US biotechnology company, BioCryst Pharmaceuticals, has restarted testing of an influenza drug - dropped two years ago because of poor efficacy - amid current fears about a new flu pandemic.

BioCryst stopped developing peramivir - a neuraminidase inhibitor in the same drug class as Roche’s Tamiflu (oseltamivir) and GlaxoSmithKline’s Relenza (zanamivir) - after its oral formulation was found to have poor bioavailability in trials. Partner Johnson & Johnson exited the collaboration to develop the drug, and its prospects looked bleak.

But as fears grow about a new pandemic, studies have suggested that older flu drugs such as amantadine and rimantidine - once the mainstay of any country’s flu preparedness strategy - are likely to be ineffective in treating the avian flu strains expected to cause the next flu pandemic. Meanwhile, Roche and GSK are struggling to meet the demand of governments seeking to stockpile their products, so BioCryst has been prompted to re-open the dossier on peramivir, which is claimed to be more potent against avian flu strains than the other neuraminidase inhibitors.

The company has started testing an injectable formulation of the drug, which should bypass the oral bioavailability issue, in the hope of being able to offer the drug to governments that cannot meet their quotas for approved antiviral drugs. There is already a well-established precedent for the supply of experimental drugs in emergencies; the US government has already placed major orders for developmental flu vaccines in anticipation of a new pandemic [[16/09/05a]].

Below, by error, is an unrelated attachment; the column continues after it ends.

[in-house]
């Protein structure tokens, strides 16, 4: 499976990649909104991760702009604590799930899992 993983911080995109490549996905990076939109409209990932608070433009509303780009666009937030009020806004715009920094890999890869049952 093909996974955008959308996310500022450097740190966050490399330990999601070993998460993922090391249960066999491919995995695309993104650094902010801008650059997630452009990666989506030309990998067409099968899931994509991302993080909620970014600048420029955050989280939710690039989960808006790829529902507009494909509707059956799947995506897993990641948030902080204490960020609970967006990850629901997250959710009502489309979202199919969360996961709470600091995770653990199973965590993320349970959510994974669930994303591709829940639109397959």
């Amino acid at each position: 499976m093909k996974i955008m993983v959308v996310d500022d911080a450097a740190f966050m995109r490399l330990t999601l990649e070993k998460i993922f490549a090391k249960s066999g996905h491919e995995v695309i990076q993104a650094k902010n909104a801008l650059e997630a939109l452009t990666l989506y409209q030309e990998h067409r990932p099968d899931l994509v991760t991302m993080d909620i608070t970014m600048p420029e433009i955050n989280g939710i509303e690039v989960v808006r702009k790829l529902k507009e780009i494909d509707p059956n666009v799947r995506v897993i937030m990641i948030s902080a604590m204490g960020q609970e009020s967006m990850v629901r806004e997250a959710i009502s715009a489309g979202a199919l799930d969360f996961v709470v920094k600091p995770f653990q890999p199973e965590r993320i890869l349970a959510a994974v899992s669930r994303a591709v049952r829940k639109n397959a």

The company’s chief executive, Charles Bugg, told the UBS at the end of September that BioCryst is gearing up to file for approval to start clinical testing of the parenteral formulation of peramivir before the end of the year. It is also planning to start Phase II tests in Southeast Asia in conjunction with the US National Institutes of Health.